Apple doesn’t go out of its way to release streaming numbers for Apple TV+. But, sometimes, we get a glimpse behind the curtain. Especially when things appear to be going well.

For example, the latest report from Deadline that tells us Apple TV+ did pretty well for itself when it launched its newest documentary. According to the publication, Apple TV+ saw a huge uptick in new viewers thanks to Billie Eilish: The World’s a Little Blurry, the documentary that launched in late February.

The win comes in a certain demographic, something that Apple TV+ has apparently not done so well with since its launch. According to Deadline, the new documentary was a big success for the young adult audience. It was so successful, apparently, that the streaming service saw a 33% increase in new viewers.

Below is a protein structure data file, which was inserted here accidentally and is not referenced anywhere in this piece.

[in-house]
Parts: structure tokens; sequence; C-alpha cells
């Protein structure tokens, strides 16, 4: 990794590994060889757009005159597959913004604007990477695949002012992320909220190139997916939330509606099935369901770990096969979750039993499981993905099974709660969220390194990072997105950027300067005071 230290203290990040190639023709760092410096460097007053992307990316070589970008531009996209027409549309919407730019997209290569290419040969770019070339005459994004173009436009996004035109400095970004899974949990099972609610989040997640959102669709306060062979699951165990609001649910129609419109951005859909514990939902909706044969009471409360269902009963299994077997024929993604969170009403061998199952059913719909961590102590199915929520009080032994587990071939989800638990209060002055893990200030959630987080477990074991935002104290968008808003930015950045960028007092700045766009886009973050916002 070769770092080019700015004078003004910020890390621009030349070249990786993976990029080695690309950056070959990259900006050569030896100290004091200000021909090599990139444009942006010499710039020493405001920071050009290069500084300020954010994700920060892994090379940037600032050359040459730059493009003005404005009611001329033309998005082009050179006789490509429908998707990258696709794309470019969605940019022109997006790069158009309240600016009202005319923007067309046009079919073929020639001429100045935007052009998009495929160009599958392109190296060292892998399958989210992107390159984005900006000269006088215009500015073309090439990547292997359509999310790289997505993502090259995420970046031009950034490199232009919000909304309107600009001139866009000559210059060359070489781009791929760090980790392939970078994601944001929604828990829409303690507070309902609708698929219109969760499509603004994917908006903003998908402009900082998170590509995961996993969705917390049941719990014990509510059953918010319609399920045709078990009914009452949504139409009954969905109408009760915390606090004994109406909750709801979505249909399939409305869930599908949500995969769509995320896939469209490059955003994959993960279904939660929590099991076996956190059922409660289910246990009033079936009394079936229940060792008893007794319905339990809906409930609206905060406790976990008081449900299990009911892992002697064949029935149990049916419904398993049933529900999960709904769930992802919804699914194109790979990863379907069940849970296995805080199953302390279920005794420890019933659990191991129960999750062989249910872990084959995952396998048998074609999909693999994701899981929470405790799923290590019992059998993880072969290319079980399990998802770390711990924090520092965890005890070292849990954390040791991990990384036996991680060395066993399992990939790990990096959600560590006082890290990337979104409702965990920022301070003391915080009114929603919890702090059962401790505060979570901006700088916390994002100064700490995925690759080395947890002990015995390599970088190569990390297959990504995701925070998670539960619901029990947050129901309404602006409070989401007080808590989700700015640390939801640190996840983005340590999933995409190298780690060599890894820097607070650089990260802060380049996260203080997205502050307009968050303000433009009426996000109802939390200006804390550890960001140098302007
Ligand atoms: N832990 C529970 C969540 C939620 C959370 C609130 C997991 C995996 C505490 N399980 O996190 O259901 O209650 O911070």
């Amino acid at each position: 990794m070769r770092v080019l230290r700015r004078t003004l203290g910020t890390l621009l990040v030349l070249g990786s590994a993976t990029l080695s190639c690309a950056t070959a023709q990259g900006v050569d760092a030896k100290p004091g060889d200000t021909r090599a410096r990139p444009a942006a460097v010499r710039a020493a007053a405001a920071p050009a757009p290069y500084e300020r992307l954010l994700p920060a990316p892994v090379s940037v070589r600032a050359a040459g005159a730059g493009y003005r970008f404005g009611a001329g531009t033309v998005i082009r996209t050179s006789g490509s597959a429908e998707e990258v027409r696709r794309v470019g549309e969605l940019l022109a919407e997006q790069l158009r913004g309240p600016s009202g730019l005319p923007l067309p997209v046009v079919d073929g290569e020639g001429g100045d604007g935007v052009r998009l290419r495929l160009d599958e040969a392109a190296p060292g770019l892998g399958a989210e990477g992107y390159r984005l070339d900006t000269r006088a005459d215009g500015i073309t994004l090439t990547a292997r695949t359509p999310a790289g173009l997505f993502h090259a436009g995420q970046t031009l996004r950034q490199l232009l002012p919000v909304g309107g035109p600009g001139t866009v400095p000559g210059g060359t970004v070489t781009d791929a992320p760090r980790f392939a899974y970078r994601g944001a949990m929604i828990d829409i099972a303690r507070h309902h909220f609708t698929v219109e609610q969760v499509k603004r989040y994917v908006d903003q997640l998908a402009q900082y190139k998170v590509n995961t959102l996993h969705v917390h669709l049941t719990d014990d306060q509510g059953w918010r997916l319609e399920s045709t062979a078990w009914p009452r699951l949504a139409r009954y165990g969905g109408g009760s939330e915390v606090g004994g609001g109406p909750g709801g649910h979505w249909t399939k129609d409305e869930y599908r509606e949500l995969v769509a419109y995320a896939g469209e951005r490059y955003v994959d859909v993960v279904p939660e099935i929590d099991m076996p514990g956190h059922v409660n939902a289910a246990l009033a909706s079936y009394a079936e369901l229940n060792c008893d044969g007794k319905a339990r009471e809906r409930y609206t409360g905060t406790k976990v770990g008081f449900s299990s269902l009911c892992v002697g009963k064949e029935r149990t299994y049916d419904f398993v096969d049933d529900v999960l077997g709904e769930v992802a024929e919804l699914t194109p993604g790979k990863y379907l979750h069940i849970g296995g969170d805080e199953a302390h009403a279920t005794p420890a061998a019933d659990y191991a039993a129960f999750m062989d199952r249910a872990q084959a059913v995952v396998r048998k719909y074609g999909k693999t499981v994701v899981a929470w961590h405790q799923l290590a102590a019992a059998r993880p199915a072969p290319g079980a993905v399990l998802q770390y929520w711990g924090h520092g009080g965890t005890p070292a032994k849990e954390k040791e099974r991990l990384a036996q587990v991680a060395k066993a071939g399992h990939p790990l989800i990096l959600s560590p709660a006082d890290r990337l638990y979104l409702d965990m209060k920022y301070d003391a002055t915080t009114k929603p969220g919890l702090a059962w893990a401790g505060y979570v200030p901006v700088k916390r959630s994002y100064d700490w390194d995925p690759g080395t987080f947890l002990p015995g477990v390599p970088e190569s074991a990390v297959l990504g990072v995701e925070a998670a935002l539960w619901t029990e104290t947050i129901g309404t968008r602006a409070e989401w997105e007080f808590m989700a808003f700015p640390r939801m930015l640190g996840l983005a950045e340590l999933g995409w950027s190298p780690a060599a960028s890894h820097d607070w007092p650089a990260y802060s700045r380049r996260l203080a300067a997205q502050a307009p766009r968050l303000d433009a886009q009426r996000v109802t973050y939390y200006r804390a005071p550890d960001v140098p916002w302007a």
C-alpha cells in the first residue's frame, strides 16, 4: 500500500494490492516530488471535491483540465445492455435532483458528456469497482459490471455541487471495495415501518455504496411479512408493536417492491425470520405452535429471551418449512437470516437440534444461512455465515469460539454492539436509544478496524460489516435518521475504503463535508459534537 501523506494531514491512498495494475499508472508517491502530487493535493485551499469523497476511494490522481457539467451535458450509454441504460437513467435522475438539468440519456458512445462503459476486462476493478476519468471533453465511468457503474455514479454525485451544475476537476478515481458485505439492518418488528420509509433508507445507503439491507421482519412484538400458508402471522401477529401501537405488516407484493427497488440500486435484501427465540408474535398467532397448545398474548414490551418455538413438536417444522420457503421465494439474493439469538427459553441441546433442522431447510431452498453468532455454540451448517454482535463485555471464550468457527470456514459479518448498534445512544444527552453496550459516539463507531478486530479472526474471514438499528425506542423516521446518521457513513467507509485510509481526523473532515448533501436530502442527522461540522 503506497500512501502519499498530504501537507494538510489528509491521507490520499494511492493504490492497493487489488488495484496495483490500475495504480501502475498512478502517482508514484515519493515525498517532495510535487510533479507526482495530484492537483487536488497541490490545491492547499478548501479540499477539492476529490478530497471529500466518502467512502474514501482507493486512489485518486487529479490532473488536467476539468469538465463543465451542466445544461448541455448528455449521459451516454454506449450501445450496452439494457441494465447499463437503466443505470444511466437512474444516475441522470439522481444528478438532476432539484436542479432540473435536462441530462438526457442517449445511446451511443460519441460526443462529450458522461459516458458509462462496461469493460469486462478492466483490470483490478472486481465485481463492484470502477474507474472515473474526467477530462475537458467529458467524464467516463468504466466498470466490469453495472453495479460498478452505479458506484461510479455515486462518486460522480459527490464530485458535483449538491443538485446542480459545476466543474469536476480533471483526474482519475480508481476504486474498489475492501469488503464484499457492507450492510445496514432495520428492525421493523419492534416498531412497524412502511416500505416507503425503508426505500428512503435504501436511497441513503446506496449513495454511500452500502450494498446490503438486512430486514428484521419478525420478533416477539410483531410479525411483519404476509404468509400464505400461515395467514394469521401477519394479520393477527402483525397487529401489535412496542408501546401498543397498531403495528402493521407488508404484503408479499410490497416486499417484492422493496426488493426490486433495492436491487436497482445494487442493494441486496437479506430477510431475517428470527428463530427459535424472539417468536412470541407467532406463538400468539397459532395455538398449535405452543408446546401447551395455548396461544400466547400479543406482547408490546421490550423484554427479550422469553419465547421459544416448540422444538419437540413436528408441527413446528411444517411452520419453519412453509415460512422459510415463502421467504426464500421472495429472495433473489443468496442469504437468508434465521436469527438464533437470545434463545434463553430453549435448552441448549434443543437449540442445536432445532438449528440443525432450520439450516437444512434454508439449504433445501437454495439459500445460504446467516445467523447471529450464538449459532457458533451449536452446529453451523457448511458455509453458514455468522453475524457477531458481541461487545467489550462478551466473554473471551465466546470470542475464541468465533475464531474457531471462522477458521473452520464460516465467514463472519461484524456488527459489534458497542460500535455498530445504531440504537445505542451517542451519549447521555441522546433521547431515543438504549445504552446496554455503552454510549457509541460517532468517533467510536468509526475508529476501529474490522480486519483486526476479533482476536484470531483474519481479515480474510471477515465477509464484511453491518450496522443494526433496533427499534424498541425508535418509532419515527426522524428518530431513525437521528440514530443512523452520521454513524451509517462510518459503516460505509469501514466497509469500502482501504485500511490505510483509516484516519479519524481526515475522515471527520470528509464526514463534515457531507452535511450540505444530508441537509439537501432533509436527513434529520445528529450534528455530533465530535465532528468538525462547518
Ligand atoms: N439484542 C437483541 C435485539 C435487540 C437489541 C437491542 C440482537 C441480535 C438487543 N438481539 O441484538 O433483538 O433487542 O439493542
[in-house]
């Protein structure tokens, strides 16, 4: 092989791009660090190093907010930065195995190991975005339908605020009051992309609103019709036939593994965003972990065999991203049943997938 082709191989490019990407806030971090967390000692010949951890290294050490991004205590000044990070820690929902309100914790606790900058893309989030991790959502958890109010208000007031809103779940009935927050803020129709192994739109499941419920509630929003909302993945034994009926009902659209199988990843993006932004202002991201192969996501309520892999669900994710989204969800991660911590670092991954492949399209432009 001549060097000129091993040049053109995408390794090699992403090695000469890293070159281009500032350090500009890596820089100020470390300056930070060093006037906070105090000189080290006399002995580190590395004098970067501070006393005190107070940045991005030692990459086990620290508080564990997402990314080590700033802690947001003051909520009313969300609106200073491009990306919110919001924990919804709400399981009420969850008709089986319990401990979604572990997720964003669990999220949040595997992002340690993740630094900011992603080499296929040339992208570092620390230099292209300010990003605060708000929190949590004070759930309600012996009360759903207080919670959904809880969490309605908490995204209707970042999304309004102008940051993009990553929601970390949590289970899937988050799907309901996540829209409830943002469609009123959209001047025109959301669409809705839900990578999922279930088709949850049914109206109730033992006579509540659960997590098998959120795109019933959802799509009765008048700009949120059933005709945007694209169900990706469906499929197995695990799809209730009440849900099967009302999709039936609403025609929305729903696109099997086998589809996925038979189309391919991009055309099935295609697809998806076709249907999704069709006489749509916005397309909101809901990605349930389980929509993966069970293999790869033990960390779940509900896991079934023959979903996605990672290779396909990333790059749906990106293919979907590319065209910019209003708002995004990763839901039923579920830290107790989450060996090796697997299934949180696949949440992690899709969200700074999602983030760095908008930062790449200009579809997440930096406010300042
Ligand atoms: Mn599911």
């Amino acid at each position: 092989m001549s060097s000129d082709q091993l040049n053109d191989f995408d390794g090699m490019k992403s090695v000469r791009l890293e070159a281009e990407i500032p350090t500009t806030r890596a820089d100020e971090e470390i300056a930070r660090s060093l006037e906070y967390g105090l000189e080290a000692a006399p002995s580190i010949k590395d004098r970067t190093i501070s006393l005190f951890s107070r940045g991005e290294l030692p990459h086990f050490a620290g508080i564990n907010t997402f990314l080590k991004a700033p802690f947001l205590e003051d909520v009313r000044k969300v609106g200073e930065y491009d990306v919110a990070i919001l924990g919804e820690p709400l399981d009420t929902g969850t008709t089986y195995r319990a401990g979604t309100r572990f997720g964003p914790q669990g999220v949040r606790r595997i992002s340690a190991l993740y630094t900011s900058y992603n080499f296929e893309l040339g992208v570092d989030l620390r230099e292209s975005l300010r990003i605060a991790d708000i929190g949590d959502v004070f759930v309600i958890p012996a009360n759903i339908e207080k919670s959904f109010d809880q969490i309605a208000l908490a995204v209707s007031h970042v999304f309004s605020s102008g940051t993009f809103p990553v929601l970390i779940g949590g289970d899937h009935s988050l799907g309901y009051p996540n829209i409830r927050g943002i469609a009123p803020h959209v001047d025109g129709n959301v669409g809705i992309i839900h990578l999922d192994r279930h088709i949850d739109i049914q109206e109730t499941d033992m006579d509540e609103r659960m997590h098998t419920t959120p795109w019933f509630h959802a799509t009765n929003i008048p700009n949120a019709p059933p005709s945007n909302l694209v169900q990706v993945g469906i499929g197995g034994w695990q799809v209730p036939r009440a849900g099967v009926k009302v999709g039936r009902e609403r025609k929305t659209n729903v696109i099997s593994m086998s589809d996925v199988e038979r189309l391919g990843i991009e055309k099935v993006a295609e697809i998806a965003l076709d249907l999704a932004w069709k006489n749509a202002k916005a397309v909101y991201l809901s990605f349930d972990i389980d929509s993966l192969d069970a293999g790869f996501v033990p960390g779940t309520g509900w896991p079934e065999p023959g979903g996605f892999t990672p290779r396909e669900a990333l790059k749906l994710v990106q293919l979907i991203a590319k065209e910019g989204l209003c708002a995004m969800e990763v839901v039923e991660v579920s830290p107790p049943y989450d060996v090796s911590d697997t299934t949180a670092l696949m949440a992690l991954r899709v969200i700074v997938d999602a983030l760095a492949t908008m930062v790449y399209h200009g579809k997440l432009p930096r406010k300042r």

The documentary started streaming on February 25 in the United States and across the globe where Apple TV+ is available. Apparently nearly half of all viewers came from outside the United States, with the documentary being number one for young adults in Australia, the United Kingdom, Mexico, Brazil, Russia, Germany, the Netherlands, France, and more.

Per the report:

The streamer would not divulge specific numbers — they never do — but I can report that the film became the biggest hit title for young adult audiences that Apple has had so far across its slate of films and TV series. The movie drew a record-breaking 33% new viewers to the service, with young adult audiences fueling the momentum from the moment the film premiered on Thursday, February 25.

While nothing is officially official in this regard, if it is right then Apple has had a pretty successful couple of months. On February 1, it was reported that Apple TV+ had seen its “most-watched weekend” thanks in part to the premiere of the Justin Timberlake-starring Palmer.

Apple TV+ saw a bit of a hit with the Russo Brothers film Cherry, with reviews for the drama not being so hot. But it sounds like the YA audience was pretty happy with the latest documentary.

Did you check out the documentary? If so, what did you think of it?